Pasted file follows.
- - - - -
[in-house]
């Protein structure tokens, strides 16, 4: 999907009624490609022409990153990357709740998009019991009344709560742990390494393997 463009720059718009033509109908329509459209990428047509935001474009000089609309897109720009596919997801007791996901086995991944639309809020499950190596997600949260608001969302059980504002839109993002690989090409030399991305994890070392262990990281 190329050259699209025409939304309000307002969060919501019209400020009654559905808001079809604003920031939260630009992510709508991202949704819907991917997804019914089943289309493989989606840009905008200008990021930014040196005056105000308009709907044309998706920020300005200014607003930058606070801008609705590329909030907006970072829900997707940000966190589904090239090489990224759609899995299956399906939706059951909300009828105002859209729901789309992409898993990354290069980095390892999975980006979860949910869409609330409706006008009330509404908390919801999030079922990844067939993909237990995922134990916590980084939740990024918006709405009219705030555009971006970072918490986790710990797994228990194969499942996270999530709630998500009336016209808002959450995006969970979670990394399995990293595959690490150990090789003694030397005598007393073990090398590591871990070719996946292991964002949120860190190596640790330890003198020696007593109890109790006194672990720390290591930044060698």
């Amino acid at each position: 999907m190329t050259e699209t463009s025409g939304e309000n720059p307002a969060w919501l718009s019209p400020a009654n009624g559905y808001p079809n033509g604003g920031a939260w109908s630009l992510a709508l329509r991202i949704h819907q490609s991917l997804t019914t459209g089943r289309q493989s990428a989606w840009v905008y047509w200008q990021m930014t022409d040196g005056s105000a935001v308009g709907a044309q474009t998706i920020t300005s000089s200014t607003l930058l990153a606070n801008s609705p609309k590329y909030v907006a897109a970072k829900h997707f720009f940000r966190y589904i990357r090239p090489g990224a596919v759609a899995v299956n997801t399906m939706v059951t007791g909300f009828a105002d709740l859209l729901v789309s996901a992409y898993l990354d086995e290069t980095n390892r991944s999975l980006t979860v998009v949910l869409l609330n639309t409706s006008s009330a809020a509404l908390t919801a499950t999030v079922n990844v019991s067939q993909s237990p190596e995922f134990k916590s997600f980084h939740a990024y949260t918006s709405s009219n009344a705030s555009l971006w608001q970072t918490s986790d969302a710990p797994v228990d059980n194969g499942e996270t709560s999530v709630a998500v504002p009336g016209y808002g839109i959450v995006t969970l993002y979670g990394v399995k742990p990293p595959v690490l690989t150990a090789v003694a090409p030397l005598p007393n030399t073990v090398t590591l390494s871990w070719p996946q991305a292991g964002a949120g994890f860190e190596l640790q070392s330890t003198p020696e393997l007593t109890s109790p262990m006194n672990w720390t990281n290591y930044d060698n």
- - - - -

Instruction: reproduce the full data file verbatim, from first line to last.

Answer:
[in-house]
């Protein structure tokens, strides 16, 4: 999907009624490609022409990153990357709740998009019991009344709560742990390494393997 463009720059718009033509109908329509459209990428047509935001474009000089609309897109720009596919997801007791996901086995991944639309809020499950190596997600949260608001969302059980504002839109993002690989090409030399991305994890070392262990990281 190329050259699209025409939304309000307002969060919501019209400020009654559905808001079809604003920031939260630009992510709508991202949704819907991917997804019914089943289309493989989606840009905008200008990021930014040196005056105000308009709907044309998706920020300005200014607003930058606070801008609705590329909030907006970072829900997707940000966190589904090239090489990224759609899995299956399906939706059951909300009828105002859209729901789309992409898993990354290069980095390892999975980006979860949910869409609330409706006008009330509404908390919801999030079922990844067939993909237990995922134990916590980084939740990024918006709405009219705030555009971006970072918490986790710990797994228990194969499942996270999530709630998500009336016209808002959450995006969970979670990394399995990293595959690490150990090789003694030397005598007393073990090398590591871990070719996946292991964002949120860190190596640790330890003198020696007593109890109790006194672990720390290591930044060698």
């Amino acid at each position: 999907m190329t050259e699209t463009s025409g939304e309000n720059p307002a969060w919501l718009s019209p400020a009654n009624g559905y808001p079809n033509g604003g920031a939260w109908s630009l992510a709508l329509r991202i949704h819907q490609s991917l997804t019914t459209g089943r289309q493989s990428a989606w840009v905008y047509w200008q990021m930014t022409d040196g005056s105000a935001v308009g709907a044309q474009t998706i920020t300005s000089s200014t607003l930058l990153a606070n801008s609705p609309k590329y909030v907006a897109a970072k829900h997707f720009f940000r966190y589904i990357r090239p090489g990224a596919v759609a899995v299956n997801t399906m939706v059951t007791g909300f009828a105002d709740l859209l729901v789309s996901a992409y898993l990354d086995e290069t980095n390892r991944s999975l980006t979860v998009v949910l869409l609330n639309t409706s006008s009330a809020a509404l908390t919801a499950t999030v079922n990844v019991s067939q993909s237990p190596e995922f134990k916590s997600f980084h939740a990024y949260t918006s709405s009219n009344a705030s555009l971006w608001q970072t918490s986790d969302a710990p797994v228990d059980n194969g499942e996270t709560s999530v709630a998500v504002p009336g016209y808002g839109i959450v995006t969970l993002y979670g990394v399995k742990p990293p595959v690490l690989t150990a090789v003694a090409p030397l005598p007393n030399t073990v090398t590591l390494s871990w070719p996946q991305a292991g964002a949120g994890f860190e190596l640790q070392s330890t003198p020696e393997l007593t109890s109790p262990m006194n672990w720390t990281n290591y930044d060698n």